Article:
Art Historian Mary Miller Appointed To Endowed Chair Honoring Vincent Scully at Yale

Mary Ellen Miller, an expert on the art of Mesoamerica, has been named the first Vincent J. Scully Professor of the History of Art by vote of the Yale Corporation.

Mary Ellen Miller, an expert on the art of Mesoamerica, has been named the first Vincent J. Scully Professor of the History of Art by vote of the Yale Corporation.

The new chair was established in January in honor of Vincent J. Scully Jr., the longtime Yale faculty member who is Sterling Professor Emeritus and lecturer in the history of art. The professorship was established by Archimedes Associates, a group of Yale alumni who formed an innovative investment fund in 1968 with the goal of endowing a chair at their alma mater.

Miller’s research uses infrared photography and computer enhancement to reconstruct and decipher the 1,200-year-old murals created by the Maya peoples of Mexico and Central America. She has written about aspects of the Precolumbian civilization in numerous articles and reviews, as well as such books as “The Gods and Symbols of Ancient Mexico and the Maya” (with Karl Taube), “The Art of Mesoamerica,” “The Murals of Bonampak” and “The Blood of Kings: Ritual and Dynasty in Maya Art” (with Linda Schele). “The Blood of Kings,” created in conjunction with an exhibition at the Kimbell Art Museum in Fort Worth, Texas, offered a new interpretation of Maya art. It won the Alfred Barr Jr. Award of the College Art Association of America for “an especially distinguished catalogue in the history of art.” Miller is currently preparing a second edition of “The Art of Mesoamerica,” which has been published in Spanish and Italian. She is also working on two other books, “The Royal Maya City” and “Exploring the World of the Maya” (with Stephen D. Houston).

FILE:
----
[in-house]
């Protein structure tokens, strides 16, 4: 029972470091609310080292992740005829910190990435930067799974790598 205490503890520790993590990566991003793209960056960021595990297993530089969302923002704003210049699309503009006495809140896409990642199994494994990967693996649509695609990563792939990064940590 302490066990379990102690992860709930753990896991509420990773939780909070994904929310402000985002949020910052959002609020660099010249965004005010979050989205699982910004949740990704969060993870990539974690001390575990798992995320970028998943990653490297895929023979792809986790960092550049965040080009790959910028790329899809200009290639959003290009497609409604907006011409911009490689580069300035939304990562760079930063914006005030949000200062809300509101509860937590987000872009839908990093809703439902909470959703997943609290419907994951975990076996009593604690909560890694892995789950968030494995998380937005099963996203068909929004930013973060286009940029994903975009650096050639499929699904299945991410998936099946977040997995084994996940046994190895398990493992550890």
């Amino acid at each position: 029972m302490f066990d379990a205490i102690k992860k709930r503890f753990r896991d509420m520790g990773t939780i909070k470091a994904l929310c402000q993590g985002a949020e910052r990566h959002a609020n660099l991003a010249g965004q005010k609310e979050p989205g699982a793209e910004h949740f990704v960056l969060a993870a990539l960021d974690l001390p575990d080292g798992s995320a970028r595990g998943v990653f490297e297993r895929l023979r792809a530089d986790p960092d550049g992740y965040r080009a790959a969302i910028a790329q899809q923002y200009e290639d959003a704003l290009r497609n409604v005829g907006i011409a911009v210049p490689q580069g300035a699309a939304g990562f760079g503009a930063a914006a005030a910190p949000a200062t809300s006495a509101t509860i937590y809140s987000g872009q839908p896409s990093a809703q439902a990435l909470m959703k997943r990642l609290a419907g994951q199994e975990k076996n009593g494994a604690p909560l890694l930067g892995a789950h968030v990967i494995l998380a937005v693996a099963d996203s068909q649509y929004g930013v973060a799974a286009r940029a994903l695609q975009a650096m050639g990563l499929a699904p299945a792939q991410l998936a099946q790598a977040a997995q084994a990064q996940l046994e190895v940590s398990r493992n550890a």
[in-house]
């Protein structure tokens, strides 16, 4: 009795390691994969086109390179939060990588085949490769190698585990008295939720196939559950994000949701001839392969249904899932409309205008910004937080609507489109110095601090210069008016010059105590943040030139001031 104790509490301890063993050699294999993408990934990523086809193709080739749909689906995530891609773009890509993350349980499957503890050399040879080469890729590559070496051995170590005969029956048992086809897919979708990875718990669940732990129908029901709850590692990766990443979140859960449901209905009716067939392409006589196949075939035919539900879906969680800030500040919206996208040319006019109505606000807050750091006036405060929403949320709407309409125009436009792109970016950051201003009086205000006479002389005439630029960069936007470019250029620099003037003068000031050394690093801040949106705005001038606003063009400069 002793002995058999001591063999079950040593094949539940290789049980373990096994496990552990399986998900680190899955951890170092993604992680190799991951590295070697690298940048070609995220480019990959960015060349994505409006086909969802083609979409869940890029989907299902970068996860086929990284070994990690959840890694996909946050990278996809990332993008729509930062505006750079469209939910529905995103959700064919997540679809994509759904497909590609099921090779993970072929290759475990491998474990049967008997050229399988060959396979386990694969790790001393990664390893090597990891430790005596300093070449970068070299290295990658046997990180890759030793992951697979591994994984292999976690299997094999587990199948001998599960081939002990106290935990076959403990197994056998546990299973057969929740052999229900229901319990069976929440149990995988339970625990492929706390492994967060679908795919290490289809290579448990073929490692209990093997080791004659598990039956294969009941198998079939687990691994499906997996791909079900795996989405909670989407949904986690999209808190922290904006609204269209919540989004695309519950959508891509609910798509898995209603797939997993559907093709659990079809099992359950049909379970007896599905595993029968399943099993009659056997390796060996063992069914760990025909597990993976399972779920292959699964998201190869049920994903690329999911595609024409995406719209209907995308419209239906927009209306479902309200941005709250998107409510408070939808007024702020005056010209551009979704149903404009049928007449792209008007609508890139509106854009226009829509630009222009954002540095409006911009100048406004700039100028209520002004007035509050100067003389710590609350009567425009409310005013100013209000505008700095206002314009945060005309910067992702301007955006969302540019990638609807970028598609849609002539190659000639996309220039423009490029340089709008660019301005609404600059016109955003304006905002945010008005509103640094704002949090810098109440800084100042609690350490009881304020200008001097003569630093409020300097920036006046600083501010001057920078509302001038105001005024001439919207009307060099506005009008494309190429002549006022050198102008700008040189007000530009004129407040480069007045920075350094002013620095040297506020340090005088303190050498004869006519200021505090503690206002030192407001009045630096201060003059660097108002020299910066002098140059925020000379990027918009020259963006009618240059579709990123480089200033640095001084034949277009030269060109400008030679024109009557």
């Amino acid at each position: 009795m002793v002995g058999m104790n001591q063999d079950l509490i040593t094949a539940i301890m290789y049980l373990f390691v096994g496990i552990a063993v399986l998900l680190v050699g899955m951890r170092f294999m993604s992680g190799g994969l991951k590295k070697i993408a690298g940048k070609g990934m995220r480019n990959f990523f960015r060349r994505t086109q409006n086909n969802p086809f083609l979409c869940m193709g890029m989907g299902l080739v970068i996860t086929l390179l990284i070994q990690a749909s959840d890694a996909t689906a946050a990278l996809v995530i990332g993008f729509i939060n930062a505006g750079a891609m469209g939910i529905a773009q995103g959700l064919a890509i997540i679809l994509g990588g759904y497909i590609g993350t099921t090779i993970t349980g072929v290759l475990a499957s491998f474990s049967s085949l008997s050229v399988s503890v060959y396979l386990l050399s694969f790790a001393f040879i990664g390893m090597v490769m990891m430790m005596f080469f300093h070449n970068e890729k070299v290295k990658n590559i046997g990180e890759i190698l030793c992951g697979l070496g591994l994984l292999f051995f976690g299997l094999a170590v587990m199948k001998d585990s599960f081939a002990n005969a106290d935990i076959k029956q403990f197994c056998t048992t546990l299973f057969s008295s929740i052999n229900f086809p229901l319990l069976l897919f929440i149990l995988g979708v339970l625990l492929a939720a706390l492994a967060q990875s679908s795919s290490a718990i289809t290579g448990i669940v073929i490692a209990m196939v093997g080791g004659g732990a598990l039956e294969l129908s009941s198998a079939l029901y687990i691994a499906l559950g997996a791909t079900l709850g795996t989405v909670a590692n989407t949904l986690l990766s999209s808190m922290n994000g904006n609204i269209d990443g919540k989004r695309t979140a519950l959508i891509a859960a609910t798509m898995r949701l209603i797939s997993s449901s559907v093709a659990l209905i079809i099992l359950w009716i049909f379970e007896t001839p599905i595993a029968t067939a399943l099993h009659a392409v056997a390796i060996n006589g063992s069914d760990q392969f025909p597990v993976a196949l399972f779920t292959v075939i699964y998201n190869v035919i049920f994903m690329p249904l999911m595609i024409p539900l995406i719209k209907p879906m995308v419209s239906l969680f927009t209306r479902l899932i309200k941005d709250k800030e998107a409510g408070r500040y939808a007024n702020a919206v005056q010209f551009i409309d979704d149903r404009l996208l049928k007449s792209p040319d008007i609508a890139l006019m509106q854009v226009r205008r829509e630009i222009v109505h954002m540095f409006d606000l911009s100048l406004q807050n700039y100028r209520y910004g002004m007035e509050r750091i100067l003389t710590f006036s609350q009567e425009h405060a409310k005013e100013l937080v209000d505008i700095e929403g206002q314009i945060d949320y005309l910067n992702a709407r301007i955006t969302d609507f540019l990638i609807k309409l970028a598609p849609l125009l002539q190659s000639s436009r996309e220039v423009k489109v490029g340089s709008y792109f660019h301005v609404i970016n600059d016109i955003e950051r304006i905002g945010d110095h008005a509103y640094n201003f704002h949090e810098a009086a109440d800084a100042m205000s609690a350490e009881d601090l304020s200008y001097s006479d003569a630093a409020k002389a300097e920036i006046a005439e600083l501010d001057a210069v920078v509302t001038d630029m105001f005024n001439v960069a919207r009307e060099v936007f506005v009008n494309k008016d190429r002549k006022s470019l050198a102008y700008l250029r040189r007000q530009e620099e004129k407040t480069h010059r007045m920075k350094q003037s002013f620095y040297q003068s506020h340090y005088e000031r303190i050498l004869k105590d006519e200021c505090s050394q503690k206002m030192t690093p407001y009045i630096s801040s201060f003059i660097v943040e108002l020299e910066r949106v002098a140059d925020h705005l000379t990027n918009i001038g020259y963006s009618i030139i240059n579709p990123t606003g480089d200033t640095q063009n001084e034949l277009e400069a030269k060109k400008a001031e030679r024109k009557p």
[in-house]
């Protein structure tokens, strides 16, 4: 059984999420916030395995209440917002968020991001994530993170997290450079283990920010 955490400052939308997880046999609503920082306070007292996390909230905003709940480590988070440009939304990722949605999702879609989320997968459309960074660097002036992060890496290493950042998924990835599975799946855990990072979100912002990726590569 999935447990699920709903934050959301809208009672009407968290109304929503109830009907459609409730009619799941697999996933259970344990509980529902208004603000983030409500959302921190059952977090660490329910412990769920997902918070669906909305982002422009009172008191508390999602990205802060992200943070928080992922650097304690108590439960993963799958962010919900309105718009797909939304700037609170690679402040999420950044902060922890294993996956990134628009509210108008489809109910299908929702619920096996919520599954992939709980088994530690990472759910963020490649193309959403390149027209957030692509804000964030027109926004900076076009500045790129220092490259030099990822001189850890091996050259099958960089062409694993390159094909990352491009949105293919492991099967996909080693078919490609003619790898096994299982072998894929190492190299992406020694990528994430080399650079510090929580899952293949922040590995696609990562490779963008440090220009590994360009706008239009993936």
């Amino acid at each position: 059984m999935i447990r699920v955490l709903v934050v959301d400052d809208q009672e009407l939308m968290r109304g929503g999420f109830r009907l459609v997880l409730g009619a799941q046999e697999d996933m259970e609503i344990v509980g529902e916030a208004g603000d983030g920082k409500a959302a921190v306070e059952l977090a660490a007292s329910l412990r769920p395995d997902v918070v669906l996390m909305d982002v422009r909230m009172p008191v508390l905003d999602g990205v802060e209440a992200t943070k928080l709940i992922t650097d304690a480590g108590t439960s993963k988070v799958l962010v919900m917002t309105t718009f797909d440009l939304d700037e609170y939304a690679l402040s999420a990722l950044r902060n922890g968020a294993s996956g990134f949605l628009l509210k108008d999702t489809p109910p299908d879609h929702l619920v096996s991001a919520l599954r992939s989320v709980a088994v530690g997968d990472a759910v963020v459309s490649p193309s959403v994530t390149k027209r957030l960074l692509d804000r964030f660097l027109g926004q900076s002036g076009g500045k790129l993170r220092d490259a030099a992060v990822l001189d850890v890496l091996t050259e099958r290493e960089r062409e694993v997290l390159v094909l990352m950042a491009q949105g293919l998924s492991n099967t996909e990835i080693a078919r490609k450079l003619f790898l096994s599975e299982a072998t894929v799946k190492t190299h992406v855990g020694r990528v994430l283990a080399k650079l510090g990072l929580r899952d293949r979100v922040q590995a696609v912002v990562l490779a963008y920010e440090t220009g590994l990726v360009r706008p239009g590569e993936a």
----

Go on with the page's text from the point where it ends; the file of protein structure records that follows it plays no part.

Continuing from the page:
One of the featured professors in “The Great Teachers of Yale” video series created by the Association of Yale Alumni, Miller has appeared in “Encuentro II,” a three-day live television program from Mexico that was broadcast in 1993, and in “Lost Civilizations: The Mystery of the Maya,” a Time-Life film. She has been an adviser to exhibitions on Precolumbian art at several art museums, including the Yale University Art Gallery, and is a contributing editor to the journal Latin American Art. She is a consultant to several organizations, including the National Science Foundation, the Getty Trust and the National Endowment for the Humanities (NEH).

Miller holds an A.B. from Princeton University and three Yale degrees – M.A. (1978), M. Phil. (1980) and Ph.D. (1981). She joined the history of art department as a lecturer in 1980-81, was granted tenure in 1987 while an associate professor and became a full professor in 1990. She was director of undergraduate studies in the history of art 1985-87 and has chaired the department since 1993. She also chaired the Latin American studies department 1989-91. She has headed or served on numerous University committees.

Elected to the American Academy of Arts and Sciences in 1994, Miller has received many honors, including the NEH Senior Fellowship, Josef Albers Travelling Fellowship in Precolumbian Art, the Fulbright-Hays Fellowship in Mexico and Yale’s A. Whitney Griswold and Morse faculty grants.

Share this with Facebook Share this with X Share this with LinkedIn Share this with Email Print this

Media Contact

Gila Reinstein:, 203-432-1325